said:—I heartily concur with those who oppose the further progress of the bill. As it is desirable to hold out every inducement to tempt the residence of gentlemen in the country, the protection of game is, in this view, of considerable consequence. Agreeing in this point, I would ask, if the tyranny of the game laws has produced, or is likely to produce, this effect. From all quarters we hear complaints of an increase of poaching. It is fair, therefore, to suppose that there must be some radical defect in the system. It would be well for sportsmen to consider whether this does not arise from the manifest injustice that characterizes the whole code. The right of game is, by an arbitrary act of the legislature, taken from every land-holder possessed of less than 100l. per annum. He feeds, he shelters it, but must not appropriate any part of it to his own use. The punishment of offences against the game laws rests solely in the hands of the monopolists; nor are punishments defined, but left to the will of the party—it rests on his mercy. Offences that have not a shade of difference are punished by a fine of 5l. or up to 80l. In one case the fine may be paid by the poor man by the sacrifice of his little property, in the other by imprisonment for life. There is something so monstrous in this, that it is not to be wondered a general abhorrence prevails against the game laws. Who are the protectors of game?—a few individuals. Who are their enemies?—almost, the whole collective body of the people. By a breach of such laws no moral turpitude can be possibly attached; whilst odium and ill will attends the rigorous protection of game. It is the interest of the sportsman, as well as the people, that all the odious laws, relative to game, should be swept from our statute books. It is high time a new system should be devised, founded on justice. Restore to every proprietor his right, and you will have every proprietor united in the protection of game. No country possesses so much game as France and yet it is to be purchased in every market town. It is contended the poacher can undersell the gentleman, as the cost of preserving game is so great; very true, and it is so at present; but I do not apprehend that would be the case was game put on a different footing, and made private property. Gentlemen lay out of their consideration, in estimating the cost at which the poacher procures game, the risk of his liberty. Is the danger of being confined for life nothing? The returns before the House present a most revolting picture of the state of the country; above one thousand persons languishing in different prisons from breaches of the game laws. This alone furnishes a ground that imperiously demands of this House seriously to review the state of these laws. Gentlemen doubt whether the Marquis of Anglesea can meet the poacher in the market. It is a libel on that noble personage to suppose him actuated by any sordid view;—it is to prevent crime—it is to take away the temptation to the poor man's forfeiting his own liberty and destroying the happiness of his family. These are the motives, and such as I hope and believe would have a very general influence in bringing game to the market. In condemning the acts of outrage and violence that have occurred from poaching, will they justify the means resorted to for the protection of game? Can the setting of traps, or other destructive implements, whereby a human being may be made miserable for life, be reconciled to any principles of humanity? A deviation from what is right on one side produces it on the other. Better the whole race of game was extinct than it should owe its preservation to such cruel expedients. I recommend my hon. friend to withdraw his bill, and in a future session, to move for a committee to take the subject into serious attention. I should hope a plan might be devised for the protection of game, bottomed in a just regard to the rights of proprietors, and the convenience and accommodation of the public. The infraction of such a system would attach reprobation and disgrace equally with the purloining of any other property. Before we can hope to command obedience to laws, they must be framed so as to entitle them to the respect of mankind. Whilst they remain at variance with every principle of justice no severity we can inflict will produce the effect; on the contrary they will only serve to multiply the evil.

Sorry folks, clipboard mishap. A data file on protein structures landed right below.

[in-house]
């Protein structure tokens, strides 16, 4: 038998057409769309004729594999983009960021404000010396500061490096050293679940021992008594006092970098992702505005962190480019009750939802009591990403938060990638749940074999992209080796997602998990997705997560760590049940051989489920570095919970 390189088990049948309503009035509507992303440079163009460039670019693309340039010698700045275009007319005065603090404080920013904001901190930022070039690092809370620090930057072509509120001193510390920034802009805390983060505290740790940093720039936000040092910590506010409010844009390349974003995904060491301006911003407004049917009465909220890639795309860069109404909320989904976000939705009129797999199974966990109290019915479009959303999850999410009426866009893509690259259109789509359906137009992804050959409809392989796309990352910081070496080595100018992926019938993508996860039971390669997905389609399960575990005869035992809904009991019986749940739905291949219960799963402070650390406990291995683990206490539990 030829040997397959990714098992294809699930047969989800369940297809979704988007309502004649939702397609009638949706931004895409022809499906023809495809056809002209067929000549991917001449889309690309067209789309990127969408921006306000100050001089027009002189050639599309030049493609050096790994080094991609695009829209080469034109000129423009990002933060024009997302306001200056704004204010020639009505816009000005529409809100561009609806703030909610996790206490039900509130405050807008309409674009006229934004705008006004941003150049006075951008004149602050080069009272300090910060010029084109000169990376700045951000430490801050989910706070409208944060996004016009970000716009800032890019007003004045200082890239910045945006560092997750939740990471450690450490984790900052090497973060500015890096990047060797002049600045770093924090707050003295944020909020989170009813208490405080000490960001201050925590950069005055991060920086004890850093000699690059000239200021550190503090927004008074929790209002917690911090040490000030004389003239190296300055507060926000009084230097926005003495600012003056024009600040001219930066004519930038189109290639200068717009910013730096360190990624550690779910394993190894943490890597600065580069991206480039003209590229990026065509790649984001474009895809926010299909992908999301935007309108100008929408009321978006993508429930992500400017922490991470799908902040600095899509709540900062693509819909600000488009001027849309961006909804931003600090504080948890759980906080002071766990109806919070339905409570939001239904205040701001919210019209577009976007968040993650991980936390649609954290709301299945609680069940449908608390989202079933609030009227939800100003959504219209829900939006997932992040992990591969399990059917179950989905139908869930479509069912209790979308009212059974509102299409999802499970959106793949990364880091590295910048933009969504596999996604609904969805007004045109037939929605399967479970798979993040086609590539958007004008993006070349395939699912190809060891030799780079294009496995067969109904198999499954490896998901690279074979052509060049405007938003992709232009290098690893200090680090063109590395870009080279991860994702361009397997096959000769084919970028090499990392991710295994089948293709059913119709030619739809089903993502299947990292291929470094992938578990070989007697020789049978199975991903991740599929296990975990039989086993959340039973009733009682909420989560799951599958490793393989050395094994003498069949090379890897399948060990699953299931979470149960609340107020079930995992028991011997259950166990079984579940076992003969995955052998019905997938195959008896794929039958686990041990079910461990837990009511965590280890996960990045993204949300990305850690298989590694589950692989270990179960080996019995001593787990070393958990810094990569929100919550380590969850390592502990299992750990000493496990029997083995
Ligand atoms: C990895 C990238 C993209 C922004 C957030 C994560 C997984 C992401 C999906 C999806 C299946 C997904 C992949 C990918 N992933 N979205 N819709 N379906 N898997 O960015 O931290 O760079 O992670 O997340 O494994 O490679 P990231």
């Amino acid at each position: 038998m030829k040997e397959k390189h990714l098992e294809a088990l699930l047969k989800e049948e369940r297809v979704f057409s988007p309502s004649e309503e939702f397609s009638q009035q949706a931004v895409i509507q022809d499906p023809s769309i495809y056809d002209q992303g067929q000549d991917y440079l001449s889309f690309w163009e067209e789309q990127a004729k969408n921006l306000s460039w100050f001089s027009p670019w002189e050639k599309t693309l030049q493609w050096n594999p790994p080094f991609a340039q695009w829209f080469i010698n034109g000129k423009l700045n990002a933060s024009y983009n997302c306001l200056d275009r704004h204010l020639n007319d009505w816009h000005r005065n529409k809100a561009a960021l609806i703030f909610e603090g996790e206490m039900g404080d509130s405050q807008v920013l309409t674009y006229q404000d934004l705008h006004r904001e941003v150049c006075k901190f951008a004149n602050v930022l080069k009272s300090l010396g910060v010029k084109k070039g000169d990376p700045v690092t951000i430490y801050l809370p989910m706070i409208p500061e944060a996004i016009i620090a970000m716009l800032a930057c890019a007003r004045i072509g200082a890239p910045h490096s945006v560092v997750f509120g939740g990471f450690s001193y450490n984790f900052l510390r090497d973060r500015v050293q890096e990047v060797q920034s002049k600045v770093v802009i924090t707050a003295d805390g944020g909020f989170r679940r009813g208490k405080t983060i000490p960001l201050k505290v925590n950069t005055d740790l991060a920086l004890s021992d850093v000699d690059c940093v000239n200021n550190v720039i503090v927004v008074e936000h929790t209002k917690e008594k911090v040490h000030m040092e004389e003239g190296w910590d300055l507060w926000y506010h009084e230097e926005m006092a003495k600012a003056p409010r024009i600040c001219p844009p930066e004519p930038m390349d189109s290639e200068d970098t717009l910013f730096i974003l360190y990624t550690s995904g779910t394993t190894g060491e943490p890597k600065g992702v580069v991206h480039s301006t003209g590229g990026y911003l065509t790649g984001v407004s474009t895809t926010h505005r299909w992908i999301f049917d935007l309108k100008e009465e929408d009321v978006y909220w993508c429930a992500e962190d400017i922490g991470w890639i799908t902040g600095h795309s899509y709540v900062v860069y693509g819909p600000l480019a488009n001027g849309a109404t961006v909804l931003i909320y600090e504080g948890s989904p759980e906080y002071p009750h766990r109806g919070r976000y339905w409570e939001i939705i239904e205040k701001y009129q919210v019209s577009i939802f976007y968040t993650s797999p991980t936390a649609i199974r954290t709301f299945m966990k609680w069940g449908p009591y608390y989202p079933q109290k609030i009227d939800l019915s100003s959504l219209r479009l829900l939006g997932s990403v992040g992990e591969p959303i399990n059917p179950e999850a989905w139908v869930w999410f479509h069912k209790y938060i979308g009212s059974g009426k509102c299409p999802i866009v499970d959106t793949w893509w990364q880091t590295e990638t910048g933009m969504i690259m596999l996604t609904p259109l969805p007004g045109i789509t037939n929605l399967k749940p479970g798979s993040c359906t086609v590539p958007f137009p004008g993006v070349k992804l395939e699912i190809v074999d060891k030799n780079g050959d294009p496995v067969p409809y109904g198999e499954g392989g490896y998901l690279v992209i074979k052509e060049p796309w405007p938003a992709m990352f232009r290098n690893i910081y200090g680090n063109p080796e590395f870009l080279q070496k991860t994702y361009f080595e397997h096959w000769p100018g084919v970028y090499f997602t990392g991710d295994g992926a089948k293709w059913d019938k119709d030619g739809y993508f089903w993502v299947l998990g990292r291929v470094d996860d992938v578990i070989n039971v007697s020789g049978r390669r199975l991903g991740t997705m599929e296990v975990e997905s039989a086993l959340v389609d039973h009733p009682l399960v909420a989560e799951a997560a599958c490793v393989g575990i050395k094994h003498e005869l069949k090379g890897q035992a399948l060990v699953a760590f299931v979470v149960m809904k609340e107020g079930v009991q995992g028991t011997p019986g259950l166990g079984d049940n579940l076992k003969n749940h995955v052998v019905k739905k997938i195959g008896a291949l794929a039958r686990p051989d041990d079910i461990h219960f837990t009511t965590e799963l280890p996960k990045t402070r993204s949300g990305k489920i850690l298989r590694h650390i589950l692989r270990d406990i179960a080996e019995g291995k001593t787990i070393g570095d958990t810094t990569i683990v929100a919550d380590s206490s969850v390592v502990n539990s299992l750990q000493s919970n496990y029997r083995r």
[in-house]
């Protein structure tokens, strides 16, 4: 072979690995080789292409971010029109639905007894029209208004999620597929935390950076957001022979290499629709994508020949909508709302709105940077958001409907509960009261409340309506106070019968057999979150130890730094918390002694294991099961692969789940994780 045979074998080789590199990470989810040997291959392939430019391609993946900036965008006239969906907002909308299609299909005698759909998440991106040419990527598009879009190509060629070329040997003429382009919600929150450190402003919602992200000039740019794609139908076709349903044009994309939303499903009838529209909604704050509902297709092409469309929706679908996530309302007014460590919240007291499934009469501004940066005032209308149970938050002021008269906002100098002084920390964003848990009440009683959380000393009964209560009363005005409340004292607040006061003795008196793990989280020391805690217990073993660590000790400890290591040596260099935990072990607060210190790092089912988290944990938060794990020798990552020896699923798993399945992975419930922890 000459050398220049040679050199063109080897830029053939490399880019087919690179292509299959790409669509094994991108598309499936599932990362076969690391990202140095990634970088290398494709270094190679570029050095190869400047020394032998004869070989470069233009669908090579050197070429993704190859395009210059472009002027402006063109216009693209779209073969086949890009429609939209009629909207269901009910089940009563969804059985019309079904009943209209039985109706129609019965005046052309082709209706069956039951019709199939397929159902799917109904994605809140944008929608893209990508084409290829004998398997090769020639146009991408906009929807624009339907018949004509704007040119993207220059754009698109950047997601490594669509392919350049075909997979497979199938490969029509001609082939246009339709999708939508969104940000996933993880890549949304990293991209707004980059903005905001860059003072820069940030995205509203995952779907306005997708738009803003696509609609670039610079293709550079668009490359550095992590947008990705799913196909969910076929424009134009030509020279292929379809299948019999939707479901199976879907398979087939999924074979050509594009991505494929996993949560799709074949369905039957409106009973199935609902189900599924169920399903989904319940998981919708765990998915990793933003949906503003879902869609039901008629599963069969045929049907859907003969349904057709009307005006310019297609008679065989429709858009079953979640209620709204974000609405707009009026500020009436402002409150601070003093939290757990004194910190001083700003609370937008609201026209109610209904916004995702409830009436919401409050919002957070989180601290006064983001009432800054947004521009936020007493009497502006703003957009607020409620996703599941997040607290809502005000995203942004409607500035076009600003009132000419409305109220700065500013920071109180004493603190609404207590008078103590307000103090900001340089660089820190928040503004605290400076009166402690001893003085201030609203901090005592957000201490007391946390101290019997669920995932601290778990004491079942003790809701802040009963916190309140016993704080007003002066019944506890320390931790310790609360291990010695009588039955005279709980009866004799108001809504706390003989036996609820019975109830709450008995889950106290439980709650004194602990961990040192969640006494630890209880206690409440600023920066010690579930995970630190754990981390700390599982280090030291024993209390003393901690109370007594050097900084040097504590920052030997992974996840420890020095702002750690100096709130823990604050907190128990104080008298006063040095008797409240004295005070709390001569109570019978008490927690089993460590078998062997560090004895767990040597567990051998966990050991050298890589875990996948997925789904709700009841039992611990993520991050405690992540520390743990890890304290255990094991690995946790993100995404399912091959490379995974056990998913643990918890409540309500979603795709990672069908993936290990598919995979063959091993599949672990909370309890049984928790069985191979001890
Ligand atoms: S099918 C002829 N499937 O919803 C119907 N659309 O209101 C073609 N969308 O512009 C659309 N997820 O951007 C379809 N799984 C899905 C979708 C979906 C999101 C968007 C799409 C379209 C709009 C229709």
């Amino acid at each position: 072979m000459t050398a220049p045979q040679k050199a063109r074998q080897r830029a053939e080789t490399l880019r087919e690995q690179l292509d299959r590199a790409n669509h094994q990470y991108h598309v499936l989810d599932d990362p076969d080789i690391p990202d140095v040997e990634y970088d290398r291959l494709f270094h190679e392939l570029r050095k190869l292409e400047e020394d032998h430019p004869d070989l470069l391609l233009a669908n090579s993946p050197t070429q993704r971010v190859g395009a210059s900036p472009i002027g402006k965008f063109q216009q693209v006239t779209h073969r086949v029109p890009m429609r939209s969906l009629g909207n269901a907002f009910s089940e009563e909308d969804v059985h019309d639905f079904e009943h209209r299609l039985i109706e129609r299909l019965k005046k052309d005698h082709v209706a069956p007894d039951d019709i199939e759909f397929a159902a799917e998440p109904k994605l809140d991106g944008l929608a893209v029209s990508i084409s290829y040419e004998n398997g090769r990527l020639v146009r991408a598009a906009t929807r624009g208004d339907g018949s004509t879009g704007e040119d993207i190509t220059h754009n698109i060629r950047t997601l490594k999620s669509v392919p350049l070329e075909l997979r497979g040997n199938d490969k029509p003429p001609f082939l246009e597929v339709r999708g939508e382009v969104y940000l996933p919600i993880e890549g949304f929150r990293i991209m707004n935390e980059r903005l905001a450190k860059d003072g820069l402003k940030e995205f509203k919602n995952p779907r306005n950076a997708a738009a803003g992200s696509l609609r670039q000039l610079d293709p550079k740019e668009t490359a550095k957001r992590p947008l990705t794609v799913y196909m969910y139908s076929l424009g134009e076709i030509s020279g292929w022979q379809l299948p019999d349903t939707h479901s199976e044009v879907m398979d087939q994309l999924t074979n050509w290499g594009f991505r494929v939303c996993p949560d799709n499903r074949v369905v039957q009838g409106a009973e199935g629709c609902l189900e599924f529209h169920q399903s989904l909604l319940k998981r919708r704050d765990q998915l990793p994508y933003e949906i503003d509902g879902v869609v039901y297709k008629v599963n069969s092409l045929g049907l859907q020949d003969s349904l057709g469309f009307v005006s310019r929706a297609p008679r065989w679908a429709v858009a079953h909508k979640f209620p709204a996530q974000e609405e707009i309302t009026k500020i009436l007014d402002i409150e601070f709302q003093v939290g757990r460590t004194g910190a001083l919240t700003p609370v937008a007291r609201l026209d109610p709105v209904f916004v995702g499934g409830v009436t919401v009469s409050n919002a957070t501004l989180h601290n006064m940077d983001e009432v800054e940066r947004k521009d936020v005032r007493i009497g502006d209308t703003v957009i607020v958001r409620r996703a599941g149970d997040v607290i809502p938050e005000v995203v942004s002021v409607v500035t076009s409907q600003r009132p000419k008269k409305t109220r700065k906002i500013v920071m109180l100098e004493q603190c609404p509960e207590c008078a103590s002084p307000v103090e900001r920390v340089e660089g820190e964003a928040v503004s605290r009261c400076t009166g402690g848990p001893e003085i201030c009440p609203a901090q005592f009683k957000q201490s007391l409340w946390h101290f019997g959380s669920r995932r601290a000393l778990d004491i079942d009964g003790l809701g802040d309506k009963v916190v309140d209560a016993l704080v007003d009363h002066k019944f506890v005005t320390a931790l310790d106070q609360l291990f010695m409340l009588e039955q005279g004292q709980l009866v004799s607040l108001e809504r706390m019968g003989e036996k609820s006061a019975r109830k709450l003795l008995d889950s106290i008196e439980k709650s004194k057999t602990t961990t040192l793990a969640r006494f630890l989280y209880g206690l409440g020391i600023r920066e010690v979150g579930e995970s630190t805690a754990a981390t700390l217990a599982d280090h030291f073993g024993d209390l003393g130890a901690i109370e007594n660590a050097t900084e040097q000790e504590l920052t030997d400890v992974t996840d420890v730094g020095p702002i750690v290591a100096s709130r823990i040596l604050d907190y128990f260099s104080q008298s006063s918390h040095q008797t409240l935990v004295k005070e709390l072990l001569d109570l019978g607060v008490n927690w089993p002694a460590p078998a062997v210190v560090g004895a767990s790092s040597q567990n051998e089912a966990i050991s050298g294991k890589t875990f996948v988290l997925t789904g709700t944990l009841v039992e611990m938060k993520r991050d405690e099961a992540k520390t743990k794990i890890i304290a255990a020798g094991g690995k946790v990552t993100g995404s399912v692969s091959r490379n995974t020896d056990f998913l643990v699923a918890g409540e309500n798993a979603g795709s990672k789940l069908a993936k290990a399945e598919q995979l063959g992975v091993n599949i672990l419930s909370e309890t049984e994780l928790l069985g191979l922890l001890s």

Sir C. Burrell